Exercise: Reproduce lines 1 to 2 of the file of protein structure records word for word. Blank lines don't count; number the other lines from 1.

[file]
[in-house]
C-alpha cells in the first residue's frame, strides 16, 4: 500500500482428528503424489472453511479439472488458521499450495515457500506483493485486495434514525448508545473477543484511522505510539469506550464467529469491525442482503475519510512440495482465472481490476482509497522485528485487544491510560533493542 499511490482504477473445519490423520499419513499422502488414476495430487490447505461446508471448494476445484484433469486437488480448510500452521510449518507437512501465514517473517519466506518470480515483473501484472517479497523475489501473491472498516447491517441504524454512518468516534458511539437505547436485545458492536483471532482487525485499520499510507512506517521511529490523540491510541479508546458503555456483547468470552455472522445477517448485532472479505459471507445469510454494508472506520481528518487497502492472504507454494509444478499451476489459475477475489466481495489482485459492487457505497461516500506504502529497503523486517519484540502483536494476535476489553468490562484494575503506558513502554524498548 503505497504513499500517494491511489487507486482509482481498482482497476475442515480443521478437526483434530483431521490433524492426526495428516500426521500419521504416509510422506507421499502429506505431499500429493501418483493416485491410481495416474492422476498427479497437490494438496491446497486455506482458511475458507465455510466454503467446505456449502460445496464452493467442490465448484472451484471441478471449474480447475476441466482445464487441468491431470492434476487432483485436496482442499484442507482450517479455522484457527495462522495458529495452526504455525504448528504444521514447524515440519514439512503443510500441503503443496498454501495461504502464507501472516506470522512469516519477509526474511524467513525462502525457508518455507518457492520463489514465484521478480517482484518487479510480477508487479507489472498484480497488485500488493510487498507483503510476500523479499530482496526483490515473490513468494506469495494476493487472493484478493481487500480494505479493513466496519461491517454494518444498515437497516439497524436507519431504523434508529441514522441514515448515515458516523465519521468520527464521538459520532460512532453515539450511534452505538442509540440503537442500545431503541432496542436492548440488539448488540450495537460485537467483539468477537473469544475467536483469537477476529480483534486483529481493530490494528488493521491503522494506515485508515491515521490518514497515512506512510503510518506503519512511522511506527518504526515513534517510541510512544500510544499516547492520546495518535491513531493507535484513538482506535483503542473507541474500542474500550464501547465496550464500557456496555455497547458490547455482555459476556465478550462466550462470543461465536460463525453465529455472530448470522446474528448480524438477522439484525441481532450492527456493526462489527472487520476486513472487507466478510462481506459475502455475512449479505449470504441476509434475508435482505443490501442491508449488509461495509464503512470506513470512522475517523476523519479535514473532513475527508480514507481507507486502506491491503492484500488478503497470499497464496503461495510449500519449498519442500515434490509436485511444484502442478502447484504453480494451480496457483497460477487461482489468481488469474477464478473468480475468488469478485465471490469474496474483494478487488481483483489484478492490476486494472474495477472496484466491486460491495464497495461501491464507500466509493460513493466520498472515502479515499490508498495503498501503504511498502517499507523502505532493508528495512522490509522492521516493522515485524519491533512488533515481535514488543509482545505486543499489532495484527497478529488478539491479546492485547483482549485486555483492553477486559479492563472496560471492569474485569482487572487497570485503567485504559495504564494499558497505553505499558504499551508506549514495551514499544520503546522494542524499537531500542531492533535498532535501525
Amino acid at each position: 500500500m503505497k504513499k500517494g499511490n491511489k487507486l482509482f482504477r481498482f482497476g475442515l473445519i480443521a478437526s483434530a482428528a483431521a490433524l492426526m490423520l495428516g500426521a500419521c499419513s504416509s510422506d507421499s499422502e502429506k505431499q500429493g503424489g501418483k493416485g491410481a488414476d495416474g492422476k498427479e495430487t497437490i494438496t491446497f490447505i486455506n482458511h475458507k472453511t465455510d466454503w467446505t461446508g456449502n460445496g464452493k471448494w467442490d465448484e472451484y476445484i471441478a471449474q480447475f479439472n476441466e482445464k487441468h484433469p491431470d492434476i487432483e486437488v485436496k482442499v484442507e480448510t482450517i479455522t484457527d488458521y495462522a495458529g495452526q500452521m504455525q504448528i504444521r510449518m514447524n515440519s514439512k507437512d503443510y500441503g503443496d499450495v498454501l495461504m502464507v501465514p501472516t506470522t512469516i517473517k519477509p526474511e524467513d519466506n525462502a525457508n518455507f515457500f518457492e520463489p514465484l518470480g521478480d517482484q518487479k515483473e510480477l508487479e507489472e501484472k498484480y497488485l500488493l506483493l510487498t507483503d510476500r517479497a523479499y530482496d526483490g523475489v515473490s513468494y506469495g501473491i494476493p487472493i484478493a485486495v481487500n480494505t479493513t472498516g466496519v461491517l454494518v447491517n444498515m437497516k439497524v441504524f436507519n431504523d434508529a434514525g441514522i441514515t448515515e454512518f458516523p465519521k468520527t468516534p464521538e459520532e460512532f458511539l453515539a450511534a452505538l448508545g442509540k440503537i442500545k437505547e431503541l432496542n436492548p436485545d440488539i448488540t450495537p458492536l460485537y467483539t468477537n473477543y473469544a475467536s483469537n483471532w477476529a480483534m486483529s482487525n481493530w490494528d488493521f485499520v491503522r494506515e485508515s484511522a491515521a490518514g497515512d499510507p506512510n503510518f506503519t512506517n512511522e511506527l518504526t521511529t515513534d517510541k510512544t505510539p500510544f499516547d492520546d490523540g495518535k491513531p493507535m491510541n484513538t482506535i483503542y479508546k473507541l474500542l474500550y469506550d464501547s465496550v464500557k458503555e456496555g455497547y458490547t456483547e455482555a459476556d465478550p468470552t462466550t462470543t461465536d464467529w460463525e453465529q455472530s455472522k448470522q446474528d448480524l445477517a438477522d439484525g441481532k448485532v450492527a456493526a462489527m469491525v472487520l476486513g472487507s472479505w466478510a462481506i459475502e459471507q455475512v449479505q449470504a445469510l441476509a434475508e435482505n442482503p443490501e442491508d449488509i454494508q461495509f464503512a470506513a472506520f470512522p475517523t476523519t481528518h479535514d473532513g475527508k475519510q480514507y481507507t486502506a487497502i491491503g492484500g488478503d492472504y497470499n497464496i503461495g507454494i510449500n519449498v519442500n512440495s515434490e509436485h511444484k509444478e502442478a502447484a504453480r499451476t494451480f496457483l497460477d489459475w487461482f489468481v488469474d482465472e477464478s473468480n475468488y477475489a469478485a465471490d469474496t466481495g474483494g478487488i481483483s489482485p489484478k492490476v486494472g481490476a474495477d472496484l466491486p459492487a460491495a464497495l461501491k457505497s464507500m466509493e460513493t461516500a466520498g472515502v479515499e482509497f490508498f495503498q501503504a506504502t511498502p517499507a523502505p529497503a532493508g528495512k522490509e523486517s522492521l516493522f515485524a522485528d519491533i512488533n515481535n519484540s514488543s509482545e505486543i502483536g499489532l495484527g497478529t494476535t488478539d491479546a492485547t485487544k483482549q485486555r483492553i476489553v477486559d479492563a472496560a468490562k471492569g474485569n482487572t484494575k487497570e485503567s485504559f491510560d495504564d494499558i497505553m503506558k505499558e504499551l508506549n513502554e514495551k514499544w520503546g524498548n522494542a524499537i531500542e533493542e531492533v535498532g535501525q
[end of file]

[in-house]
C-alpha cells in the first residue's frame, strides 16, 4: 500500500482428528503424489472453511479439472488458521499450495515457500506483493485486495434514525448508545473477543484511522505510539469506550464467529469491525442482503475519510512440495482465472481490476482509497522485528485487544491510560533493542 499511490482504477473445519490423520499419513499422502488414476495430487490447505461446508471448494476445484484433469486437488480448510500452521510449518507437512501465514517473517519466506518470480515483473501484472517479497523475489501473491472498516447491517441504524454512518468516534458511539437505547436485545458492536483471532482487525485499520499510507512506517521511529490523540491510541479508546458503555456483547468470552455472522445477517448485532472479505459471507445469510454494508472506520481528518487497502492472504507454494509444478499451476489459475477475489466481495489482485459492487457505497461516500506504502529497503523486517519484540502483536494476535476489553468490562484494575503506558513502554524498548 503505497504513499500517494491511489487507486482509482481498482482497476475442515480443521478437526483434530483431521490433524492426526495428516500426521500419521504416509510422506507421499502429506505431499500429493501418483493416485491410481495416474492422476498427479497437490494438496491446497486455506482458511475458507465455510466454503467446505456449502460445496464452493467442490465448484472451484471441478471449474480447475476441466482445464487441468491431470492434476487432483485436496482442499484442507482450517479455522484457527495462522495458529495452526504455525504448528504444521514447524515440519514439512503443510500441503503443496498454501495461504502464507501472516506470522512469516519477509526474511524467513525462502525457508518455507518457492520463489514465484521478480517482484518487479510480477508487479507489472498484480497488485500488493510487498507483503510476500523479499530482496526483490515473490513468494506469495494476493487472493484478493481487500480494505479493513466496519461491517454494518444498515437497516439497524436507519431504523434508529441514522441514515448515515458516523465519521468520527464521538459520532460512532453515539450511534452505538442509540440503537442500545431503541432496542436492548440488539448488540450495537460485537467483539468477537473469544475467536483469537477476529480483534486483529481493530490494528488493521491503522494506515485508515491515521490518514497515512506512510503510518506503519512511522511506527518504526515513534517510541510512544500510544499516547492520546495518535491513531493507535484513538482506535483503542473507541474500542474500550464501547465496550464500557456496555455497547458490547455482555459476556465478550462466550462470543461465536460463525453465529455472530448470522446474528448480524438477522439484525441481532450492527456493526462489527472487520476486513472487507466478510462481506459475502455475512449479505449470504441476509434475508435482505443490501442491508449488509461495509464503512470506513470512522475517523476523519479535514473532513475527508480514507481507507486502506491491503492484500488478503497470499497464496503461495510449500519449498519442500515434490509436485511444484502442478502447484504453480494451480496457483497460477487461482489468481488469474477464478473468480475468488469478485465471490469474496474483494478487488481483483489484478492490476486494472474495477472496484466491486460491495464497495461501491464507500466509493460513493466520498472515502479515499490508498495503498501503504511498502517499507523502505532493508528495512522490509522492521516493522515485524519491533512488533515481535514488543509482545505486543499489532495484527497478529488478539491479546492485547483482549485486555483492553477486559479492563472496560471492569474485569482487572487497570485503567485504559495504564494499558497505553505499558504499551508506549514495551514499544520503546522494542524499537531500542531492533535498532535501525